Faculty Expertise

The faculty of the School of Physical Therapy & Rehabilitation Science participates in a wide array of scholarly activities that may include case studies, surveys, clinical and applied human research, as well as many other possibilities.  Faculty are encouraged to engage in scholarly and research activities that meet their individual interests.  Students are engaged in faculty-mentored scholarly and research activities as part of theDPT curriculum.

Aside from the three established research labs in the School of Physical Therapy & Rehabilitation Science, faculty and students are engaged in a variety of other areas of research and scholarship.  Accessing each faculty member’s directory listing will provide you with more specific evidence of the direction of their work, but general areas of interest include:

Bell, Jennifer - Orthopedic practice, increasing access to PT services in rural/undeserved areas, improving physical therapy education in developing countries

Laskin, James - applied exercise physiology; sports and recreation for people with physical disabilities; physical fitness for disabled populations; health promotion and secondary condition risk reduction

Levison, Dave - promotion and enhancement of clinical education; understanding and resolving conflict in clinical education; physical therapist as the provider of choice; improving the business of health care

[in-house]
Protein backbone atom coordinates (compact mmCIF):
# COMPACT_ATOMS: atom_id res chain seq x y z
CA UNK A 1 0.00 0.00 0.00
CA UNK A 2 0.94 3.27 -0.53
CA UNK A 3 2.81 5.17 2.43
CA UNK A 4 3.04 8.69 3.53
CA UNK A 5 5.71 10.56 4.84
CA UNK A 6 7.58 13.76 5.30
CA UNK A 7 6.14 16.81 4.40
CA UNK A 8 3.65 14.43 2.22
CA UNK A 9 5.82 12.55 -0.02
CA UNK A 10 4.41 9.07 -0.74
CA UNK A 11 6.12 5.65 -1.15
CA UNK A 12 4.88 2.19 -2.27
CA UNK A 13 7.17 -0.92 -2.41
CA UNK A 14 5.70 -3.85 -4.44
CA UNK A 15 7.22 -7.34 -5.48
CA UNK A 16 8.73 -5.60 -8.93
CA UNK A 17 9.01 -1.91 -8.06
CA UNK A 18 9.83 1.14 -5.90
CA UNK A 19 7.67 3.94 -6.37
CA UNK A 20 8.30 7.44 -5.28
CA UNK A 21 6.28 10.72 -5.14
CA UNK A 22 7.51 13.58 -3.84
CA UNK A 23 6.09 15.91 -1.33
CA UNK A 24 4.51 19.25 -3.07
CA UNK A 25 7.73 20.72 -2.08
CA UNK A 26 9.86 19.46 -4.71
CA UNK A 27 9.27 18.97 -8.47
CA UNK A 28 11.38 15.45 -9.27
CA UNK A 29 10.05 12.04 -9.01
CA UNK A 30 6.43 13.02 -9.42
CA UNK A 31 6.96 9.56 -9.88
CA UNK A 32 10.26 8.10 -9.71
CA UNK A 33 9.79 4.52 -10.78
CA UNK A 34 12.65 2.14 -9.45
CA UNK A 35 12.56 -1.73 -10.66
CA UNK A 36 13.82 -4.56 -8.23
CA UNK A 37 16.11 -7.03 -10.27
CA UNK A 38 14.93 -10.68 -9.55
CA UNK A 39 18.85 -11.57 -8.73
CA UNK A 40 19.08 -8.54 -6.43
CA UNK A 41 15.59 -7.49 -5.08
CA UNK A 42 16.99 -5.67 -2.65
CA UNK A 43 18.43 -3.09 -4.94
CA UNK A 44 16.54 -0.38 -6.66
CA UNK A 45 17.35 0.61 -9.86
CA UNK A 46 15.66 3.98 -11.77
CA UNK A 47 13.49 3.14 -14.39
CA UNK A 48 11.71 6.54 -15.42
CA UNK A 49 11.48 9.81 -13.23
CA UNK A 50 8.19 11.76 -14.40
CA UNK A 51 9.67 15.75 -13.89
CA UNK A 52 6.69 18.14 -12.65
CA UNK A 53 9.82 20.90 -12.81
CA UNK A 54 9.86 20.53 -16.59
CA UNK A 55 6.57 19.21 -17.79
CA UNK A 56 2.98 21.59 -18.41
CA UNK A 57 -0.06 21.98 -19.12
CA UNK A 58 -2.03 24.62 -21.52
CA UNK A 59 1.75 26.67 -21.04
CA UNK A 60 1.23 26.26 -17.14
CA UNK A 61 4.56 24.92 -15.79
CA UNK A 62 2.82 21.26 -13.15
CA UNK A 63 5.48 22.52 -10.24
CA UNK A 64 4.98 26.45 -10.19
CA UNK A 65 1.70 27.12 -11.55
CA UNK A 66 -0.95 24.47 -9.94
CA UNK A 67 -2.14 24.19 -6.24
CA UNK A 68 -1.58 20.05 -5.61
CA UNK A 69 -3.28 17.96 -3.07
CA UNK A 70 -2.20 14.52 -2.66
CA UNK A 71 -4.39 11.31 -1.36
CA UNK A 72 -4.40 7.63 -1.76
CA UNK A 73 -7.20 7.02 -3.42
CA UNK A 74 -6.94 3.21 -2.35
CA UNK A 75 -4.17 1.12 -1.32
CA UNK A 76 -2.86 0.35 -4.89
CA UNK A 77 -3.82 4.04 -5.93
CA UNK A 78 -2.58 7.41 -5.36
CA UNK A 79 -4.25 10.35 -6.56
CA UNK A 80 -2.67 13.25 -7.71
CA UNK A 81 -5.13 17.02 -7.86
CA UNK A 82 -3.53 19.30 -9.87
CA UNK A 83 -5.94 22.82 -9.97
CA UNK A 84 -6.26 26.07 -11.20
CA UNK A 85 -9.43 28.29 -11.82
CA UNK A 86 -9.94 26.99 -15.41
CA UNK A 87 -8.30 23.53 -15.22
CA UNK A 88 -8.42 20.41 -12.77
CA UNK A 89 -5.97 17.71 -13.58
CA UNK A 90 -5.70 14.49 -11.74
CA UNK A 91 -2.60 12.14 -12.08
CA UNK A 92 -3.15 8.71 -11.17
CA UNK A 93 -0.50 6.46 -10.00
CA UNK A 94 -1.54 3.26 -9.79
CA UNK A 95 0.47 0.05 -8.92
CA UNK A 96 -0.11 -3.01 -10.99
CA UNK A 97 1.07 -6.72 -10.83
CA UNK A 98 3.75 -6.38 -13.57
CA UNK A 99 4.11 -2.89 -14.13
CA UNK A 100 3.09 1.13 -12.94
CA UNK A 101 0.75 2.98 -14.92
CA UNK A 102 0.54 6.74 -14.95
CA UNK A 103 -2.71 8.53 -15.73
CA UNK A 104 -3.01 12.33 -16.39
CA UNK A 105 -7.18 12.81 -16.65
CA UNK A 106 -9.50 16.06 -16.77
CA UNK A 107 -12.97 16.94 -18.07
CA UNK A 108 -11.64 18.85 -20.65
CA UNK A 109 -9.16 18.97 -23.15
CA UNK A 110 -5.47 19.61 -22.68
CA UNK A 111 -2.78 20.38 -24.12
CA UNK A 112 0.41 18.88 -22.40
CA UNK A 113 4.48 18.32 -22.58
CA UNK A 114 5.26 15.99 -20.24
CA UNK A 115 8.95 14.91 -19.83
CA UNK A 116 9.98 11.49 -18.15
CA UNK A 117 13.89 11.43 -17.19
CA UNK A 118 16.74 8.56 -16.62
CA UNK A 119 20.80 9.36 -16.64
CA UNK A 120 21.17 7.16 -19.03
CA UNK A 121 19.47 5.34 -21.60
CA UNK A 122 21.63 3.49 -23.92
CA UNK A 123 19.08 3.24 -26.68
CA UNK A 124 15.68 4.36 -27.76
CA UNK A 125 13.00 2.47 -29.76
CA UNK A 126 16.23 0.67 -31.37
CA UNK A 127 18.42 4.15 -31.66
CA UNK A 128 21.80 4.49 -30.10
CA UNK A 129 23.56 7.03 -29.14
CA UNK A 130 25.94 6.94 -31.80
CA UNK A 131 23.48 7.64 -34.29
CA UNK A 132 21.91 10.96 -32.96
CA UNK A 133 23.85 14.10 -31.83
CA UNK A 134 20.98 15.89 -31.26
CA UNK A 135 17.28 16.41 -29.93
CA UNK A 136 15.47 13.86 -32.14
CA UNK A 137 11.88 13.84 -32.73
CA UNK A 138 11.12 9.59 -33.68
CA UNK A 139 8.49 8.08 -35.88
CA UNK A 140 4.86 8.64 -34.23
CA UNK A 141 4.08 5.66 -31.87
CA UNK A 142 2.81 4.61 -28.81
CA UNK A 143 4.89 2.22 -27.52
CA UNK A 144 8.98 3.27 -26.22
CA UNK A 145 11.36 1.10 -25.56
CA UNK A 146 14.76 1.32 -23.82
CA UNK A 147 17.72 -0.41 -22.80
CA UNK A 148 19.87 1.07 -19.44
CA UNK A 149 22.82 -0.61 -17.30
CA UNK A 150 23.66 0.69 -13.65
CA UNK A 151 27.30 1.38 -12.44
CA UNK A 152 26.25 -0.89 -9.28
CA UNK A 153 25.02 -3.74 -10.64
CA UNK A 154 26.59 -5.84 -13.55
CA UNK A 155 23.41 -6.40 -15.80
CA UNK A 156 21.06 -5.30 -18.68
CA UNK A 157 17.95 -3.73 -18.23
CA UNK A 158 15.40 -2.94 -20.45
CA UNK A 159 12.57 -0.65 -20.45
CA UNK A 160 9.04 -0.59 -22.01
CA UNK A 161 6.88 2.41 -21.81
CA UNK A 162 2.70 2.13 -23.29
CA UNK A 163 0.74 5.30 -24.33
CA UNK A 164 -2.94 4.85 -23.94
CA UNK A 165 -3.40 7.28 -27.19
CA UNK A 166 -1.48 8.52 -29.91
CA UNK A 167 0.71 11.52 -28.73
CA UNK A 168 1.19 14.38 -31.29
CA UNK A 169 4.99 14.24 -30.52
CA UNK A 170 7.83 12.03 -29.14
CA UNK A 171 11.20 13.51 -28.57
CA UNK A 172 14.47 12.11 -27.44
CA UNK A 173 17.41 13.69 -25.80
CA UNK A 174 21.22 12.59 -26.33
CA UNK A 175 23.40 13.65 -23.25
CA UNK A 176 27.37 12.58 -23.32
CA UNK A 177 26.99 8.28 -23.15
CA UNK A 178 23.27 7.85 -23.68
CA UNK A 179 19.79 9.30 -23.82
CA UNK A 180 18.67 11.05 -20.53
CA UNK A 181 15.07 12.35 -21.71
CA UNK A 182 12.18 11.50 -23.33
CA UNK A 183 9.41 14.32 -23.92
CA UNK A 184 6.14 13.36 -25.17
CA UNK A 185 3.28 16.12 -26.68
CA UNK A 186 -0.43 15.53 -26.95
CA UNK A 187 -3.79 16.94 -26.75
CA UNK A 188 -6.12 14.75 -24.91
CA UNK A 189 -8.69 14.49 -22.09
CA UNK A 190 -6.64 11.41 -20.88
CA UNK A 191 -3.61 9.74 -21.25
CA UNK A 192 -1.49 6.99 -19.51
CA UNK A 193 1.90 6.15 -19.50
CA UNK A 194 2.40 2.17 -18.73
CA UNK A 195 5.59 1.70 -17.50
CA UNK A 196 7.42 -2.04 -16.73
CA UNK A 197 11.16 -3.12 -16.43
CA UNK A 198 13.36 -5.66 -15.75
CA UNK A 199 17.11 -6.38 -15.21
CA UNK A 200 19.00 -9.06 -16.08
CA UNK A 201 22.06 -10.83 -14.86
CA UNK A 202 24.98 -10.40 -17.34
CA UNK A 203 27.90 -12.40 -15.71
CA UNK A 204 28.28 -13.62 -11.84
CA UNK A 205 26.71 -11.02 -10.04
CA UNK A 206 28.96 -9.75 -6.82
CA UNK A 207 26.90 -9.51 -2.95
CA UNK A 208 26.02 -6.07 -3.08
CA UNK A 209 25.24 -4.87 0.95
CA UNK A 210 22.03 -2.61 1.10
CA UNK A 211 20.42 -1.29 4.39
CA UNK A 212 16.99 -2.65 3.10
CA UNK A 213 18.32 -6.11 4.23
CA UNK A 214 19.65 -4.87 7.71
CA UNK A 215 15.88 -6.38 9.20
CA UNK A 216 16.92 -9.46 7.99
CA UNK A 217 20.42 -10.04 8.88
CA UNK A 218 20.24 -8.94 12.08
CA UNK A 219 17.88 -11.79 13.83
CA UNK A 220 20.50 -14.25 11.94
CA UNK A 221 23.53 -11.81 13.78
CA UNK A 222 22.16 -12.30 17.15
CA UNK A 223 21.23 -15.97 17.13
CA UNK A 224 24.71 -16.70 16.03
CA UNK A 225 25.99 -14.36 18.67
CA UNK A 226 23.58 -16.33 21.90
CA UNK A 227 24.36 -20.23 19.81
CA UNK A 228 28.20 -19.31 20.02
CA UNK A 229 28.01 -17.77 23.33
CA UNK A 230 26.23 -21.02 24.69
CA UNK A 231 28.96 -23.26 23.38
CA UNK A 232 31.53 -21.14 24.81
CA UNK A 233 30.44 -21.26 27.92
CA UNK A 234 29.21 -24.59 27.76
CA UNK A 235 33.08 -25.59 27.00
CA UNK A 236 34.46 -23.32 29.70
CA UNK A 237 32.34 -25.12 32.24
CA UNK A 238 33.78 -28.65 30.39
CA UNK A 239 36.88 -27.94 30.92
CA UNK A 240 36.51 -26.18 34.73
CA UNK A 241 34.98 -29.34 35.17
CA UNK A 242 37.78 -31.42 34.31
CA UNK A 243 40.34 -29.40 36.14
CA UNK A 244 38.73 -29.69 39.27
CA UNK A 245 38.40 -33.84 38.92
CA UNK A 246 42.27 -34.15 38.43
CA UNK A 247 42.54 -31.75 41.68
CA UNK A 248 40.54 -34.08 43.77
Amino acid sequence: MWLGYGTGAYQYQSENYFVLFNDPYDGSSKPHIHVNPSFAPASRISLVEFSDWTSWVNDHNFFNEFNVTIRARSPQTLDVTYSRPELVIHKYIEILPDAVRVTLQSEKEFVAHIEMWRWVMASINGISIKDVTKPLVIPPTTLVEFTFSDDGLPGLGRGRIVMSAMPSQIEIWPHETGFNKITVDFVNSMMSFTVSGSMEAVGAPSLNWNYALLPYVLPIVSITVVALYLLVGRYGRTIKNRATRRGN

Mizner, Ryan - orthopedic and sports practice, knee impairment, use of electrical stimulation in physical therapy, and work-related disorders of the upper extremity and spine

Ostertag, Susan - Neurological rehabilitation, functional electrical stimulation, body weight support systems. Service learning. Translation of available evidence into the clinical practice of physical therapy.

Mohapatra, Sambit - Improving rehabilitative care for individuals with neurological impairments such as stroke, quantifying central and peripheral nervous system physiology underlying fatigue in individuals with stroke related hemiparesis, mapping and modulating brain areas responsible for Anticipatory Postural Adjustments in healthy young adults, elderly and individuals with neurological impairments.

Santos, Alex - Control and coordination of multi-element systems participating in the production of voluntary movements. Changes in motor control and coordination with age, neurological disorder, and rehabilitation. Clinical research in orthopaedic, sports practice and patients with diabetes.